Impressive in its size and authoritarian with a broad-brimmed hat like the President, also comes Edem Duke, the Minister of Culture and Tourism. We sit. I am close to calling Goodluck Alison-Madueke to take the parol a. The Minister explains in detail our design firm and Fashion 4 Development and our intention to dedicate a whole number to Africa ‘photographing’ from a positive point of view, just to give the idea of a country that is not only death and hunger, but it has great potential for growth and job openings towards new initiatives and development.
Advocates both projects and looks at me with kind eyes that do not allow replies. ‘Stories and convincing’, seems to say. And so I begin. ‘President, thank you for accepting our request to interview her. It is true that we are a newspaper image, but I think there is much to do in this regard in your country , which currently does not appear as rich and secure while having oil and great prospects. ‘ I stop, interrupted by his gaze and his voice informs me that the motto of the country right now is ‘Rebranding Nigeria’. ‘Really I could not agree more. But I want to revive your textile industries that were once strong and that since there is oil have been neglected, if not forget it. And why sell the patent for the tie dye-Chinese who move so theproduction in their country? In this way, within a few generations, there will be your knowledge of this tradition. If only we would produce in Nigeria would work for your local and not disappear culture. You have a potential crazy, just look what happened in Brazil and many European and American companies produce in China. Why this is not possible to do it again in Nigeria? ‘.
She smiles and missing his head. I continue: ‘All Nigerians rich spend their money abroad because here there are no shops, no hotels from African flavor and chic restaurants, meeting. Why not build a Rodeo Drive’ Africa ‘in Lagos or Abuja with stores and shops with both foreign and Nigerian products? ‘. I stop, maybe I’m exaggerating. He looks at me and says: ‘You know our designers: they are good and have great creativity.’ ‘Sure’, I continue. ‘Have you for example Duro Olowu who is famous as Louboutin America and Europe, as well as many other designers. Mercedes sponsor many fashion weeks and he could talk me to do something here too. In short, ideas are not lacking, need do, and quickly. Nigeria is, in north-central Africa, the country with more opportunity. Why not use them? ‘.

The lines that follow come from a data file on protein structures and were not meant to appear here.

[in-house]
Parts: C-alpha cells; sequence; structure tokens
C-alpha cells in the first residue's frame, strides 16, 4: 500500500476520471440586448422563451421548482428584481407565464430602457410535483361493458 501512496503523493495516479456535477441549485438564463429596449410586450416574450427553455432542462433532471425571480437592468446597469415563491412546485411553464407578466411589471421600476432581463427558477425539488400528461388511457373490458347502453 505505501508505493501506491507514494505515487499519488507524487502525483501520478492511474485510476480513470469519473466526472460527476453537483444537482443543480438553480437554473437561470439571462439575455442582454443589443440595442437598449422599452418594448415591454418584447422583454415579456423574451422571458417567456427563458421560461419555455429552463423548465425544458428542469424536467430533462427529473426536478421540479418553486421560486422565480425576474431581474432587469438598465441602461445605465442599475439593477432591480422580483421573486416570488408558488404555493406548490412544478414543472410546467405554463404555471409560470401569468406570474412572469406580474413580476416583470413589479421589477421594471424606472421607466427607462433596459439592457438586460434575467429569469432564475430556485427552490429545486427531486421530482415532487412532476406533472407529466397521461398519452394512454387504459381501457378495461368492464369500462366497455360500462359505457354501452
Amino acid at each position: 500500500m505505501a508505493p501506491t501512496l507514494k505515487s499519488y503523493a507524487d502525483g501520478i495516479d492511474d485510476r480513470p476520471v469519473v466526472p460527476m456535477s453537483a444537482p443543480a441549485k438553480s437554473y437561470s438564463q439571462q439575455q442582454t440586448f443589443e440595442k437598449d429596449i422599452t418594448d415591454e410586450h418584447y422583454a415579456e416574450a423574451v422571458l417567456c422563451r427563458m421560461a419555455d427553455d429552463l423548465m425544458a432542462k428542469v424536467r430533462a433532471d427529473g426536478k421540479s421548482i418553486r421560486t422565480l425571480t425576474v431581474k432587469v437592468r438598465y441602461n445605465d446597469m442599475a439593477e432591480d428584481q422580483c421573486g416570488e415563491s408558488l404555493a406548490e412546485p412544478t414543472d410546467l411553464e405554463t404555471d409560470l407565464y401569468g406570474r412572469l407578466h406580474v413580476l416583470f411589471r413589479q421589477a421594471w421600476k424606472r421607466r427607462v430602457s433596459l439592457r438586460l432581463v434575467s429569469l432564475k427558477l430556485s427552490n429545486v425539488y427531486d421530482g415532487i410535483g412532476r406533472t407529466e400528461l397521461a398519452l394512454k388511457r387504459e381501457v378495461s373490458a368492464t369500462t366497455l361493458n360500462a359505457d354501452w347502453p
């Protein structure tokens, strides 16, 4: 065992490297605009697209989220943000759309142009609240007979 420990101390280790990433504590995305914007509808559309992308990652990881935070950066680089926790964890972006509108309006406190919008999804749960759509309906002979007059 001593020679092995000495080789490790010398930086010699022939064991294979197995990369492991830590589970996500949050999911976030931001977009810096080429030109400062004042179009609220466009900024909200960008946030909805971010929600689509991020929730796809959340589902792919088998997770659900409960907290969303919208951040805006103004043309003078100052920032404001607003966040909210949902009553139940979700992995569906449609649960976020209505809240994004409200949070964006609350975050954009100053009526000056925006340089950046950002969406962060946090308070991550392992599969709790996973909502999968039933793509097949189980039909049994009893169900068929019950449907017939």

Now I am silent. The President looks at the ministers, he looks happy and seems to share what I said. Speaks up and agrees to help us to ensure that this does not remain just a good speech. ‘I agree, I agree and this will be for us the basis on which to start thinking.We have a variety of problems and some very serious, but this will not prevent this country to progress and change its image. And also because he spoken out in no uncertain terms. Is there anything I can do while you’re here though for a few hours? ‘.
I laugh and raised directly, without wasting a second, I reply: ‘Yes, a photo taken by us in Vogue style. Just a nod and they’ll get all the equipment.’ He looks around with his gentle smile and shy. ‘How to say no?’ She says. While I go out, the Minister of Tourism says: ‘It’s always true That dynamite comes in a small package’